Huguette Clark seemed to have almost all the money in the world.
She would generously give thousands of dollars to friends or strangers going through difficult times that she had seen in a local news story. She also bought rare art for over a million dollars a pop. Huguette, as it turns out, also had a thing for collecting antique dolls, and price was no object. She even bought cars for her nurse’s family and a new home for them when they outgrew their small apartment in New York City.
Huguette loved the dopamine rush that accompanied writing a big check. Like you probably do, she found spending to be quite pleasurable.
The dopamine rush we experience with each purchase is a proven chemical reaction in the brain that plays the major role in the emotional rewards we seek. It’s the same chemical that is released after a binge of cocaine, methamphetamine or a chocolate lava cake. It’s also what keeps us constantly checking our emails and Facebook pages.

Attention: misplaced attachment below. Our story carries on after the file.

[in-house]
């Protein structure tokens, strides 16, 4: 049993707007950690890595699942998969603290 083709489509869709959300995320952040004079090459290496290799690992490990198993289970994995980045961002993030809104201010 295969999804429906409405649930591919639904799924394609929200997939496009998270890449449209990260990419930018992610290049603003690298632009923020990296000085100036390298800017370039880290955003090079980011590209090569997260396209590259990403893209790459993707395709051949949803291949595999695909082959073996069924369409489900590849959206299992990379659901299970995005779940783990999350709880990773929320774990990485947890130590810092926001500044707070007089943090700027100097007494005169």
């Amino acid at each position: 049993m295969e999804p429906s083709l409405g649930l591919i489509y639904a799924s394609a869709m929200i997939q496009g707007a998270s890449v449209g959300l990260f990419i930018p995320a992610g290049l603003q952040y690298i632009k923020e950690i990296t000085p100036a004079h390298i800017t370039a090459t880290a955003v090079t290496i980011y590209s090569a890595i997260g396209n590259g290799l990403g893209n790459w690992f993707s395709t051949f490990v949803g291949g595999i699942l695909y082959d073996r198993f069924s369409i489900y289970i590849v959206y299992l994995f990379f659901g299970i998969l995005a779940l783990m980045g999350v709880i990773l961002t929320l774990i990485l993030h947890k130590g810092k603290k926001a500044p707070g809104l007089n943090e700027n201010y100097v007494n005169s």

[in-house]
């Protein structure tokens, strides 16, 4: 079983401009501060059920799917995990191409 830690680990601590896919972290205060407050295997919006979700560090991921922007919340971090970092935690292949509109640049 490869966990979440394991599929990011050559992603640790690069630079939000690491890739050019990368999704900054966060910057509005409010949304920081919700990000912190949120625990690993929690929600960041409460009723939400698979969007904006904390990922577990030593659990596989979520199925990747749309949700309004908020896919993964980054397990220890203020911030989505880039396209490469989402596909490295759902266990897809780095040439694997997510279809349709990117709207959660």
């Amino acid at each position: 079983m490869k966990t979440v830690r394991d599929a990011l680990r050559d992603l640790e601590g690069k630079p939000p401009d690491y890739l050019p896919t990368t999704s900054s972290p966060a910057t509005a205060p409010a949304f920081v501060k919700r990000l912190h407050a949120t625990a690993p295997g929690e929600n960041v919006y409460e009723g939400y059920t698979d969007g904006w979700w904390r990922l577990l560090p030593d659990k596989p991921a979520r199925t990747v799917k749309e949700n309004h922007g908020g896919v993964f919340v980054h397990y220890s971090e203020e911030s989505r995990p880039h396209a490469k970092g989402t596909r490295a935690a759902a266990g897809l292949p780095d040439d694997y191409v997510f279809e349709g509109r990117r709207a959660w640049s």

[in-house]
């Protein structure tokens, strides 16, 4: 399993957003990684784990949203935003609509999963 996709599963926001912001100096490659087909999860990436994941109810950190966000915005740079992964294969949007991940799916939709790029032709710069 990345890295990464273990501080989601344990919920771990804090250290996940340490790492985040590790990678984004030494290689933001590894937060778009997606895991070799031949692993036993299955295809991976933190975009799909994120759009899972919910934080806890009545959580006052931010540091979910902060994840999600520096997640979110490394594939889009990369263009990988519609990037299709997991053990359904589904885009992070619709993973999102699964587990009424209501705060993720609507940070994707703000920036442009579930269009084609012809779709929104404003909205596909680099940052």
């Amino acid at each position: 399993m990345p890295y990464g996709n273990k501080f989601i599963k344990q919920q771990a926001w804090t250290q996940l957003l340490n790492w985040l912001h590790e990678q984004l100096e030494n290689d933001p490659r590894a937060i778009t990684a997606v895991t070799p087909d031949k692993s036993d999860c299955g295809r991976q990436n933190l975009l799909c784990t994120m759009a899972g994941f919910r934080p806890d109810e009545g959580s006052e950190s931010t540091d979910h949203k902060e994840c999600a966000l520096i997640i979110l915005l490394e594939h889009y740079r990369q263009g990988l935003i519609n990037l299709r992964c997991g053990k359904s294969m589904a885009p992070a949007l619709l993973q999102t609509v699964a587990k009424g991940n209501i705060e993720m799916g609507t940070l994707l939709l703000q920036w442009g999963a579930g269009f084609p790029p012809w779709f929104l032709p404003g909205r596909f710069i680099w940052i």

With those comparisons, you can see how addictive spending can be. It’s not your fault you enjoy the rush. Maybe you’re a generous giver. Maybe you sometimes buy in a frenzy or on impulse.
But there’s one thing I do know. You can’t get away with spending the same way Huguette Clark did.
Even after all of her spending, almost $9 million across 300 checks per month (all still handwritten by Huguette), she still was able to leave a $300 million estate to her heirs. That’s why her bank account was a dream. Huguette was the daughter of copper mining magnate W.A. Clark.
Many people place W.A. Clark as having greater wealth than John D. Rockefeller. Rockefeller may have had more cash in the bank, history will show, but Clark owned just about every copper mine across the United States by the late 1800’s.